Materials used in leopoldandloeb.com include original works of authorship, works for which copyright has expired, or works that we believe to fall within fair use protection of copyright law. All original work is M Rackliffe 2000-
After the glasses had been discovered with the body, Dick and Nathan, at Nathan's suggestion, concocted an elaborate alibi for their wherabouts on May 21. They made an agreement as to the use of the alibi. If either were picked up within seven days of the crime, the alibi would be used. After seven days, it was agreed, they wouldn't recall where they had been.
The construction of the alibi was an enjoyable pasttime, especially for Richard.
"We concocted an elaborate alibi, centering around picking up a couple of girls and driving out to Lincoln Park. The story was plenty circumstantial and easy to
agree on. The point on which we differed was for how long after the crime the alibi should be used. The longer the interval between the crime and apprehension, the less one could be expected to remember where he had been on the crucial day.
"Look, Dick," I said, "those cops are persistent. They'll keep after you and keep after you. They're not going to take no for an answer."
"But gee, Nate, they can't expect you to remember just where you were every day. Where were you a month ago today? You don't remember. Sure, if they pinch one of us today or tomorrow, it'll look fishy if we don't know where we were Wednesday."
After more discussion, they decided upon one week.
Nathan was picked up by the police May 29, eight days after the crime.
On Wednesday the 21st, Nathan and Richard had met after class at the University of Chicago. They then went to Marshall Fields Grill for lunch with Dick Rubel.
Afterwards, Dick and Nathan went to Lincoln Park to study birds. They took along a flask of gin and a flask of scotch. Loeb became drunk and they decided not to go home for dinner. They went to the Coconut Grove in Hyde Park. Afterwards they drove around and picked up two girls, Edna and May, and drove to Jackson Park. The girls wouldn't "come across" so they made them walk home. They returned to Leopold's home.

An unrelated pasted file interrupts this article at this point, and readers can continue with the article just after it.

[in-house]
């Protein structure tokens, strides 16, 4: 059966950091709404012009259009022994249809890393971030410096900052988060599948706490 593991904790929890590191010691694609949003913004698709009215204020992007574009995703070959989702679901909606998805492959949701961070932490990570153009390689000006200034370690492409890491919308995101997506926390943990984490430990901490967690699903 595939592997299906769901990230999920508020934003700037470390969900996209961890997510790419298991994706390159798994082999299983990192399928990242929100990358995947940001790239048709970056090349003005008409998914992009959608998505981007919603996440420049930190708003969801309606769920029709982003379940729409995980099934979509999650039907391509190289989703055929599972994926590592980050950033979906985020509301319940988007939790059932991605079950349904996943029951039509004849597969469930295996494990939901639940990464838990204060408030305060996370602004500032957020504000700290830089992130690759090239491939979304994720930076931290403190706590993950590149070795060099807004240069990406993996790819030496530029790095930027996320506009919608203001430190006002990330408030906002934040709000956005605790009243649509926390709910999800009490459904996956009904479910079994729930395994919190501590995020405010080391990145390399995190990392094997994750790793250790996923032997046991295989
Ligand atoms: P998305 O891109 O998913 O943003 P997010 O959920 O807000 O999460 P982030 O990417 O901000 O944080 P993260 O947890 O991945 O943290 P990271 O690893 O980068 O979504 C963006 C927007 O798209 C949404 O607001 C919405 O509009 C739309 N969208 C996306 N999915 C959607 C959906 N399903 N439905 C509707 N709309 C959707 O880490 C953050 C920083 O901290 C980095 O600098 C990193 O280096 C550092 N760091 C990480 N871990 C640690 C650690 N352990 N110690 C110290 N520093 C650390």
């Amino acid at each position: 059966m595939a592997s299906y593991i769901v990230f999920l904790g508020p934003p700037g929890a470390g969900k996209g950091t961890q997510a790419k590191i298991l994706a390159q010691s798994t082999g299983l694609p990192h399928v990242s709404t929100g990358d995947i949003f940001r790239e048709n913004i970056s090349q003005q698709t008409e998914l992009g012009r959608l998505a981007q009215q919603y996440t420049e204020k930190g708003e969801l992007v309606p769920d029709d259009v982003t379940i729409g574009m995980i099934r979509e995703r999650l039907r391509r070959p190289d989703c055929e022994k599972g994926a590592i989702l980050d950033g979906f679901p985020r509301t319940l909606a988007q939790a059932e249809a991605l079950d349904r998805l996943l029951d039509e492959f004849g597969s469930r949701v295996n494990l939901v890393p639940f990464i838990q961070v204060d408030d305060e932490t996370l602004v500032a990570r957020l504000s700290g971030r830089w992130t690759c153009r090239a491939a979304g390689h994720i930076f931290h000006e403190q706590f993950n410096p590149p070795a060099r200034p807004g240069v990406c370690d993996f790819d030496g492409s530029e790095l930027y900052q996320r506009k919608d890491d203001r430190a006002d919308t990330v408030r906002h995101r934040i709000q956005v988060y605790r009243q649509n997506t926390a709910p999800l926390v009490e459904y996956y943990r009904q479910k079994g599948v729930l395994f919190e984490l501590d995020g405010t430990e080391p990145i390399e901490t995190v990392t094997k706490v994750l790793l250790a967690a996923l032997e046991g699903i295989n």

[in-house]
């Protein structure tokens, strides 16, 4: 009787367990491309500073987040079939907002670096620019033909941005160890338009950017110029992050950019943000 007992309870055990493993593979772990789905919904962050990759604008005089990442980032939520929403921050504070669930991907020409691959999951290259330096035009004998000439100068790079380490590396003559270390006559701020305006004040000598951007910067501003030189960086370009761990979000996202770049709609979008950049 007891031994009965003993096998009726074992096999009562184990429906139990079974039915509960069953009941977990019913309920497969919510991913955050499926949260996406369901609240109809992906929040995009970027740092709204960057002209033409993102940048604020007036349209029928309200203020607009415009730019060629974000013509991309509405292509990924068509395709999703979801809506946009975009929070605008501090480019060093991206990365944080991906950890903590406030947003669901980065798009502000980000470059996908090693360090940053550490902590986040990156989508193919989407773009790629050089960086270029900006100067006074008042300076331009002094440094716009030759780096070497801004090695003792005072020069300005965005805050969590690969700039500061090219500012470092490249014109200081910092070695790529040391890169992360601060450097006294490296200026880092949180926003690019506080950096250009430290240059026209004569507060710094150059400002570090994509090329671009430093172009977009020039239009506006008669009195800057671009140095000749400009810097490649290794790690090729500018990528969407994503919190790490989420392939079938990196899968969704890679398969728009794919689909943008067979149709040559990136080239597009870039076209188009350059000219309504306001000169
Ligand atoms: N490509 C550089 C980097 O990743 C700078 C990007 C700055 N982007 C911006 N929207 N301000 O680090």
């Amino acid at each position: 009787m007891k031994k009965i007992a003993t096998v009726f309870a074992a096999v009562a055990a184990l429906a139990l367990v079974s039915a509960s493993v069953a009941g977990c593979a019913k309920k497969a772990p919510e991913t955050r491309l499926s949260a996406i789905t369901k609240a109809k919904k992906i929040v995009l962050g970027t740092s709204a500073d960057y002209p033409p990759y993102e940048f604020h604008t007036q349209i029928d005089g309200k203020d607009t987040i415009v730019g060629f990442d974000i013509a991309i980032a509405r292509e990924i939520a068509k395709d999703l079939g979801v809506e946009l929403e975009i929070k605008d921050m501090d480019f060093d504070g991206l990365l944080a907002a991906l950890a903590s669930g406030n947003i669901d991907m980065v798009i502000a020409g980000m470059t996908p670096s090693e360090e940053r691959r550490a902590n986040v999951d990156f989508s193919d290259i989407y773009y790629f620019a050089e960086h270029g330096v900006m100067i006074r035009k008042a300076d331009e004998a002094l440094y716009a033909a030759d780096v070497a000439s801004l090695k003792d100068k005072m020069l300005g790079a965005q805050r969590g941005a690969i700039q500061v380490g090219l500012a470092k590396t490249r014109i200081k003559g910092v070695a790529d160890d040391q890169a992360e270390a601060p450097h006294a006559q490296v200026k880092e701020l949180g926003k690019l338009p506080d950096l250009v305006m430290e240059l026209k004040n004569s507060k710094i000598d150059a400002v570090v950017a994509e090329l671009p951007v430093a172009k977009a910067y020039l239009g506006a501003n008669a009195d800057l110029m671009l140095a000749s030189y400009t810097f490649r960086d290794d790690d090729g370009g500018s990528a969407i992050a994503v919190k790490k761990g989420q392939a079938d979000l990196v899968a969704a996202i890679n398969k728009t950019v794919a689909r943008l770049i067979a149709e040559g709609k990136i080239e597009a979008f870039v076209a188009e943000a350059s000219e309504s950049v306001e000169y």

Leopold's account for Thursday, the day on which he and Loeb had actually attempted to collect the ransom by directing Mr Franks to the Drugstore and sending a cab to his home was that after classes he had lunch at the Cooper Carlton with Loeb and Rubel. He went home at 1:30. At 4:15 he went over Richard Loeb's house and drove him on an errand to the Nash dealer so Loeb could inquire on his car. After, they stopped at a drugstore for a soda and ran into Mr Mitchell from the Harvard School.
When Richard Loeb was picked up by the police on May 29th, he noted the date and did not use the alibi, as it had expired. He was thus held and not released because Leopold had used the alibi, and said he was with Loeb.
In Leopold's Life plus Ninety Nine years, he explains the descrepency in a classic paranoid style. He explains his use of the alibi after the allowable time as a misunderstanding. Surely it was not. Leopold knew the time limit on the alibi had expired. Yet he is incapable, even 30 years later, of admitting he erred. Of course, it is perfectly understandable why he used the alibi after it expired. He had no choice. Indeed, he held out for quite a while before using the alibi. Still, his adherence to a misunderstanding and inability to admit he may have been wrong is notable.
"The one thing I didn't take into account-
Richard Loeb did confirm the alibi, after recieving a cryptic message from Leopold curtesy of an unsuspecting news reporter, Howard Mayer.
Leopold and Loeb were being kept seperately. Leopold knew Loeb was not confirming
Mayer was allowed to see Loeb. Loeb told Mayer he didn't want to talk at that time. Mayer, sure Loeb and Leopold were innocent, told Loeb that Nathan had said it was very important he recall Wednesday. Suddenly Loeb remembered.
However, Leopold's assumption about Loeb was also correct. Psychiatric testimony, as well as Loeb's comments during the reading of their confessions, would later support the theory that Loeb cast the blame for the actual crime on Leopold as revenge for Leopold's using the alibi.
Yet that question is far more complex. Certainly the aspect of revenge for the sworn word may have played into it. There still remains a question of fact as to who really did kill Bobby Franks. And did it even matter?
And there is another aspect as well.
The original plan had been for the boy to be knocked unconscious, then brought to the culvert, where he would be strangled with a rope, each holding an end, to share equally in the murder.
If Richard Loeb was in the back seat and struck the fatal blow, he was alone in the murder. Although legally it made no difference, he would technically be standing alone. Leopold then, would seem to be getting out of it. Remember Leopold's characterization of Richard's belief in the sanctity of the given word, of the agreement. What if Bobby Franks died at Loeb's hand alone? Would Leopold be less guilty, merely because the boy bled to death before they could strangle him?
|July 23 (cont)|
|July 25 (cont)|
|Aug 1 (cont)|
|Aug 4 (cont)|
|Aug 4 (3)|
|Defense Closing Arguments|